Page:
As is usual in the fourth survey of active population of the year, we have lights and shadows in the data of our labor market. On the one hand, we see that the inertia of the labor market continues to work and the reality has been more favorable than what analysts expected. In the last quarter of the year, the drop in unemployment was 0.6% and employment increased by 36 thousand people. Despite the positive annual figures, which we will later analyze, it is evident that the slowdown in job creation is a reality that is becoming stronger as the months go by. As an example, we see that unemployment in 2015 decreased by 678 thousand people, in 2016 by 541 thousand, in 2017 it closed with 471 thousand and 2018 ended with 462 thousand fewer unemployed.
Of the published data, and as a summary of the year 2018, the most prominent are that unemployment has closed the year with 14.5% of the population (compared to 16.5% we had for these same dates last year) , employment has grown by 556 thousand people (the best figure in 12 years) and unemployment fell, as we said earlier, in 462 thousand people, leaving the number of unemployed in 3.3 million people recording its sixth consecutive year of decline . Lastly, and as a main data, the number of employed persons increased to 19.5 million, its highest level since 2008.
By sectors, as usual, the greatest job creation was generated in the services sector with more than half of the hirings (428 thousand). Equally the figures have improved especially in the construction that created 136 thousand, followed by agriculture with 4 thousand and, on the other hand, the cross currency, the industry has given us, losing 3 thousand jobs.
Despite the hopeful data of 2019, according to the macroeconomic data we are receiving and according to the expectations that this data produces in the future, we expect a complicated year in economic terms and, therefore, for employment. We will not go into recession, but there will be a significant slowdown in the economy that will have a great impact on job creation.
We are facing an economic scenario with many uncertainties that, in the medium term, if the right political decisions are not made, will take their toll. In the coming months, we will probably have a mirage thanks to the municipal and regional elections that will take place next May. These elections will create more employment than usual in the public sector; For example, in the EPA that we are analyzing, 43 thousand jobs were created in the public sector, while the private sector fell by almost 7 thousand employees. No doubt this will make up the data between now and Holy Week.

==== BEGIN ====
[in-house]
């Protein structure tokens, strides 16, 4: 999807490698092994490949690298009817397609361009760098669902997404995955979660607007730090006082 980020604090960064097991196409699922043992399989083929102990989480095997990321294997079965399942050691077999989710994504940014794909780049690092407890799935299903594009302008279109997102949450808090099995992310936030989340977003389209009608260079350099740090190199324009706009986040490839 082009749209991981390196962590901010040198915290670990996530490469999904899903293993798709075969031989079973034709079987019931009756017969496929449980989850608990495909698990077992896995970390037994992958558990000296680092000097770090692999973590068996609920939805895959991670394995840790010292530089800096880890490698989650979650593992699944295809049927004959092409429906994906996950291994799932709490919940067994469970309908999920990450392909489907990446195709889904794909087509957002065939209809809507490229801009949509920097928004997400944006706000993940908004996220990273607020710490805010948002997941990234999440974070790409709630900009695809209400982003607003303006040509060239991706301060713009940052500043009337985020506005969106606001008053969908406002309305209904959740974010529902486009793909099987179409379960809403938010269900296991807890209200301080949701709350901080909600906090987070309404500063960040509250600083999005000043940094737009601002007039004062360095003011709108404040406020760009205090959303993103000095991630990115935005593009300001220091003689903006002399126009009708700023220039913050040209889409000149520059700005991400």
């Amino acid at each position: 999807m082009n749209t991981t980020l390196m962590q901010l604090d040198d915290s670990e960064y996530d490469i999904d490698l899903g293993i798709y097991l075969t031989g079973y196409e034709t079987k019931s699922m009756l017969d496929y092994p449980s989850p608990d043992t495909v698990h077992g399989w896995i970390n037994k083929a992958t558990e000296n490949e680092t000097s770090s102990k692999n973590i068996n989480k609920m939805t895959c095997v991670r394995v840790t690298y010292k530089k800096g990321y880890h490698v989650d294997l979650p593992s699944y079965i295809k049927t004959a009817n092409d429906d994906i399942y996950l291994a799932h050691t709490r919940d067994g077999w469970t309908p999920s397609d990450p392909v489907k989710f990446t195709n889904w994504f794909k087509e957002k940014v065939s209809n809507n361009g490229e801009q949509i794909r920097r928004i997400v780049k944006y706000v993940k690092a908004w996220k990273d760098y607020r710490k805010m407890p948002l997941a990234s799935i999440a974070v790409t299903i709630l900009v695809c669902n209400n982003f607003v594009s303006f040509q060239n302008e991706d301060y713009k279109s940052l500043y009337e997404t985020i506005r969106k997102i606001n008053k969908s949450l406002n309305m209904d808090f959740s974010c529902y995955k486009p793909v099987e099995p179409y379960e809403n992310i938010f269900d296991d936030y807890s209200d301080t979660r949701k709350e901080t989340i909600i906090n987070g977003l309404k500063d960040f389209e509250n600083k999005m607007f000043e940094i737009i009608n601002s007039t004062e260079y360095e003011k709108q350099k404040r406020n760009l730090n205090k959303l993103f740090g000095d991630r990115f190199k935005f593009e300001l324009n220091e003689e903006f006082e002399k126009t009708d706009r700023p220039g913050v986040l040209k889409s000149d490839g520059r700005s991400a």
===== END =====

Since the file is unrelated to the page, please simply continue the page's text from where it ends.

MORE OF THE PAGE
A part of the electoral period, and in the face of exports and fundamentally tourism, we will see the impact on our economy of the extension of the deadlines for the agreement with the United Kingdom on the Brexit, do not forget that during the year 2018 we visited about 20 million Britons.
In addition, everything seems to indicate that this year GDP will grow by 2%, private consumption will be reduced by 2% and public consumption, after the elections, is expected to fall by 1.5%. In this way, the national demand will be reduced to 2%, down 0.8% the figure registered in 2018.
In addition to the above, we must consider the following variables: the recent increases in social costs, which will increase contracting costs by an average of 10%; corporate profits will be cut in 2019; exports (which were the engine of growth in previous years) will be affected by the cooling of the world economy, the result of trade wars; and, to round off the picture, the uncertainty generated by the rise in the Interprofessional Minimum Wage (which, according to the estimates of the Bank of Spain, could mean a loss of 10% of less qualified jobs). There are too many unknowns on the horizon and as an example of the uncertainty described, we see that on December 31, 2018, with the entry of all these measures, 75 thousand contracts were destroyed more than the same day of 2017.
Of course, it is not time to play with unrealistic budgets, such as those presented these days. If nothing remedies it, they will suppose an economic regression, a greater indebtedness and an evident stop in the creation of employment.
* Carlos Martínez, president of IMF Business School,